Phase space Consider a one-dimensional harmonic oscillator evolving according to the equation of motion: [m \ddot{x} + kx = 0] It is possible to investigate the essential properties of \(x \left( t \right)\) using a geometric intuition solely by playing with the equation of motion, rather than directly finding the general solution analytically. Firstly, for future ease, we define a paramete...

# Subtraction Is More Fundamental Than Addition

When we first learn mathematics in school, we are taught the four fundamental operations of arithmetic: addition, subtraction, multiplication and division. It is a common practice to teach addition first. After all, we’re adding things all the time in real life: apples to apples, oranges to oranges and so on. Only then are we taught that the reverse operation is necessary to model the removal o...

# Scalar Field Lagrangian From Symmetry Considerations

Welcome to another post on, well, you guessed it: scalar field theory. Today, we will be deriving a Lagrangian density for scalar fields that appears almost everywhere in physics. Common arguments for assuming the form of the Lagrangian in question either take motivation from too specific systems such as chains (which are promoted to scalar fields using a procedure that does not work for highe...

# Factorials as Invariant Points

In ‘Deriving the Gamma Function from Scratch’, we investigated the analytic origin of the extended factorial. Namely, it comes from the complex solution for the functional equation of the discrete factorial function. Today, we will take a more general route and interpret factorials as invariant points under a certain transformation, in order to solve for those points and obtain an explicit exp...

# Harmonic Oscillators in Scalar Field Theory

Once again, let us see how classical scalar field theory naturally gives rise to common natural phenomena. Today, we will derive the evolution of harmonic oscillators. Scalar form Scalar fields Given a scalar field (in flat spacetime) \(\phi \left( x^\rho \right)\) with the following Lagrangian density, [\mathcal{L} = \frac{1}{2} \partial_\alpha \phi : \eta^{\alpha \beta} : \partial_\beta ...

# The Discrete Antiderivative Operator

Discrete derivative operator Let a function \(f: \mathbb{R} \mapsto \mathbb{R}\). On discretizing the domain of \(f\) into quanta \(h\) centred at \(a_0\), \(f: \mathbb{A} \mapsto \mathbb{A}\) where \(\mathbb{A} = \left\{ kh+a_0 : k \in \mathbb{Z}, a_0 \in \mathbb{R} \right\}\), the derivative operator is replaced by the discrete derivative operator \(\mathcal{D}: \mathbb{A}^{\mathbb{A}} \maps...

# The Impossible Cut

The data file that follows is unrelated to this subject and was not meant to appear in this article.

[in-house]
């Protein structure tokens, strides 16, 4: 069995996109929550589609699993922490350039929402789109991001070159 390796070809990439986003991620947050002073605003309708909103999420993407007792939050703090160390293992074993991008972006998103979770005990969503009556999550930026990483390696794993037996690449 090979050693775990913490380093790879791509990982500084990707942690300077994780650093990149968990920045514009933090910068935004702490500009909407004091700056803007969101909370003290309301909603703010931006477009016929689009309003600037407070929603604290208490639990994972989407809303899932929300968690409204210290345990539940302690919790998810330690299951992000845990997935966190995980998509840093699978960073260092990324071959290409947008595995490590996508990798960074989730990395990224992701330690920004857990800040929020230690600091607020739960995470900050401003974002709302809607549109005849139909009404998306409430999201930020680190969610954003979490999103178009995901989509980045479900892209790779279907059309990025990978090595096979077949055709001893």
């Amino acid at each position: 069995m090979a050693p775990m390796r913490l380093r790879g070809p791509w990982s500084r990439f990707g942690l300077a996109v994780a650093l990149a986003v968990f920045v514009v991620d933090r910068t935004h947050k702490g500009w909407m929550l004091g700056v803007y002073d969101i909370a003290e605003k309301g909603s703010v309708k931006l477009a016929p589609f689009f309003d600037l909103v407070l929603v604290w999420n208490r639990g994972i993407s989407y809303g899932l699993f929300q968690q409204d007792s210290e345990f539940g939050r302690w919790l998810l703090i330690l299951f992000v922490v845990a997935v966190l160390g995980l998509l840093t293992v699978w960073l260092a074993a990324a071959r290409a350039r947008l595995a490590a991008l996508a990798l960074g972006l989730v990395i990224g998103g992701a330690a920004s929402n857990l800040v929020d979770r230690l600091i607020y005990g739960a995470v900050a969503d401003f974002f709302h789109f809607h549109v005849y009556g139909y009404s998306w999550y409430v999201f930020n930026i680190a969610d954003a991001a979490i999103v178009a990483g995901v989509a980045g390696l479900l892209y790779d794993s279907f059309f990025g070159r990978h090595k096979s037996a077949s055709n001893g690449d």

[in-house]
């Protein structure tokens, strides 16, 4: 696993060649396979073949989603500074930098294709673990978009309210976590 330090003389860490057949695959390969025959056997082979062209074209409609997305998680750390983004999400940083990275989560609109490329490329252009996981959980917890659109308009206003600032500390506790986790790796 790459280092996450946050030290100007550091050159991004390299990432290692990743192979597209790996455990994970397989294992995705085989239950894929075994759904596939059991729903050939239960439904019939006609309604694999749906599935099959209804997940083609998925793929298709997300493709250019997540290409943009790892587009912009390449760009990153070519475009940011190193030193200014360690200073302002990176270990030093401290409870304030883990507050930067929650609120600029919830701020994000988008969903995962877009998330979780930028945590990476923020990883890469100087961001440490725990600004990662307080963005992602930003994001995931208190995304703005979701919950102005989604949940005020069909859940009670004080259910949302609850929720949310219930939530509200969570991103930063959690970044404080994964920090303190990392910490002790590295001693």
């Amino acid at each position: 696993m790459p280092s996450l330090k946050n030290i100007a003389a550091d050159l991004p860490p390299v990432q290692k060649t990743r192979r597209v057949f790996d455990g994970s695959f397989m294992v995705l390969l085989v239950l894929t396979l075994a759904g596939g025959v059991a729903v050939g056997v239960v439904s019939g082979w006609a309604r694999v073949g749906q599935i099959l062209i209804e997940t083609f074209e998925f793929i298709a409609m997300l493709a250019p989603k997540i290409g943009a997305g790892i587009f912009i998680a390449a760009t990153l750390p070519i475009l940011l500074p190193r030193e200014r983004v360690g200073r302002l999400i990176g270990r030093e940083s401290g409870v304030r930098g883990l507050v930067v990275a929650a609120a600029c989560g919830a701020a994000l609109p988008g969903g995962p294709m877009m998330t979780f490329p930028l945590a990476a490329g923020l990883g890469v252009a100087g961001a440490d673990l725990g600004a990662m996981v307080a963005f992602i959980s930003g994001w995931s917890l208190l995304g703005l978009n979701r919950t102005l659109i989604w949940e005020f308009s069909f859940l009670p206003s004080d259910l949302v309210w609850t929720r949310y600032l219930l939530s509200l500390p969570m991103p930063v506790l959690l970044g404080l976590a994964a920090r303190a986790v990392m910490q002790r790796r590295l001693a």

A sweet problem The classic statement Imagine you have a cake. How can you slice it into \(8\) pieces in exactly \(3\) steps? Well, you divide the cake into two, three times, so that the number of pieces compounds to \(2^3 = 8\). This can be done by cutting the cake along different planes, in the following manner: How mathematicians probably cut cakes Notice how the planes of the cuts in t...

# All the World's Not a Stage

A story without a film Consider a gravitational system comprising the earth and an apple. The apple is released from a certain height and it plummets to the ground. How would the evolution of this system proceed, if, instead, time ran backwards? Our intuition tells us that if time runs backwards, the apple should, as if by definition, rise up from the ground and shoot to the sky in eternally ...

# Demystifying the Definition Of a Covector Basis

A covector basis \(\left\{ \pmb{\theta}^i \right\}\) is defined to act on the corresponding vector basis \(\left\{ \pmb{e}_j \right\}\) in the manner, [\pmb{\theta}^i \left( \pmb{e}j \right) = \delta^i{\phantom{i} j}] Where \(\delta^i_{\phantom{i} j}\) represents the Kronecker delta. But where does the above definition even come from? Well, turns out it’s not so mysterious after all. Say a c...

# Algebra Done Tensorially: Part 2 (Algebras Over Fields)

Welcome to Part 2 of ‘Algebra done Tensorially’. If you haven’t already done so, make sure to check out Part 1 (Bilinear Products) before reading this post :) I will start right from where we stopped in Part 1. Recap: bilinear products as linear maps We had learnt in the previous post that passing only one argument to a bilinear product makes it a linear map on the vector space characterized ...